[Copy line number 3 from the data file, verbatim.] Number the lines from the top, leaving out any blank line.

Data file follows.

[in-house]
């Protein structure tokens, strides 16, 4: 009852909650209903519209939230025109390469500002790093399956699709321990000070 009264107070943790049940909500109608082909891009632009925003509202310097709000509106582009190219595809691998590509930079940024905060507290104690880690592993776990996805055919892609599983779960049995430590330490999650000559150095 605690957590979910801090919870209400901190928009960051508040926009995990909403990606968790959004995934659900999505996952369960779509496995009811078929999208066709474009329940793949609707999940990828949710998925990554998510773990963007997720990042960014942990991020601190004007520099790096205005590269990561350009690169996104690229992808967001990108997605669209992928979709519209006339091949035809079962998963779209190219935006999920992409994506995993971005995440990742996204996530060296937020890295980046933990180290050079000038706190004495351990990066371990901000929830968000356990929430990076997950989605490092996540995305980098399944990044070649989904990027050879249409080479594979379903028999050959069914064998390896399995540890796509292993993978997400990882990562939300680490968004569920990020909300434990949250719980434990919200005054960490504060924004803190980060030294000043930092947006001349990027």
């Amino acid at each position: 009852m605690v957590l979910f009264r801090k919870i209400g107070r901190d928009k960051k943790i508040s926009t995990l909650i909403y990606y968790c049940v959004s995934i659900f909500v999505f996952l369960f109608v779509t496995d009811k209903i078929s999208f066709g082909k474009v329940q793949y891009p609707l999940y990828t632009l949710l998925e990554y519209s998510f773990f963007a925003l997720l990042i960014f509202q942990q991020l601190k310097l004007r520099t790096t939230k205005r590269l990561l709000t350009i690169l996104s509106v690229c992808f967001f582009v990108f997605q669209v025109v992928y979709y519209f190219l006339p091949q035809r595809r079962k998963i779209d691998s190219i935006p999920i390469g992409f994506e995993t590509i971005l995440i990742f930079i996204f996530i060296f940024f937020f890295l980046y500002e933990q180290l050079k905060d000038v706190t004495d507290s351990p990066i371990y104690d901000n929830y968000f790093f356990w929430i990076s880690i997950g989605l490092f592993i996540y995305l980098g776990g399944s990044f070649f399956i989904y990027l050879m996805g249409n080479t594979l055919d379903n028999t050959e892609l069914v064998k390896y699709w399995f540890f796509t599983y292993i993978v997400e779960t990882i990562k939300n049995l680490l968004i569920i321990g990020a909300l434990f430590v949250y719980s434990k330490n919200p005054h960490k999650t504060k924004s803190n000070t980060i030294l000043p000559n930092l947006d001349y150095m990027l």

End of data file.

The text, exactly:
């Amino acid at each position: 009852m605690v957590l979910f009264r801090k919870i209400g107070r901190d928009k960051k943790i508040s926009t995990l909650i909403y990606y968790c049940v959004s995934i659900f909500v999505f996952l369960f109608v779509t496995d009811k209903i078929s999208f066709g082909k474009v329940q793949y891009p609707l999940y990828t632009l949710l998925e990554y519209s998510f773990f963007a925003l997720l990042i960014f509202q942990q991020l601190k310097l004007r520099t790096t939230k205005r590269l990561l709000t350009i690169l996104s509106v690229c992808f967001f582009v990108f997605q669209v025109v992928y979709y519209f190219l006339p091949q035809r595809r079962k998963i779209d691998s190219i935006p999920i390469g992409f994506e995993t590509i971005l995440i990742f930079i996204f996530i060296f940024f937020f890295l980046y500002e933990q180290l050079k905060d000038v706190t004495d507290s351990p990066i371990y104690d901000n929830y968000f790093f356990w929430i990076s880690i997950g989605l490092f592993i996540y995305l980098g776990g399944s990044f070649f399956i989904y990027l050879m996805g249409n080479t594979l055919d379903n028999t050959e892609l069914v064998k390896y699709w399995f540890f796509t599983y292993i993978v997400e779960t990882i990562k939300n049995l680490l968004i569920i321990g990020a909300l434990f430590v949250y719980s434990k330490n919200p005054h960490k999650t504060k924004s803190n000070t980060i030294l000043p000559n930092l947006d001349y150095m990027l």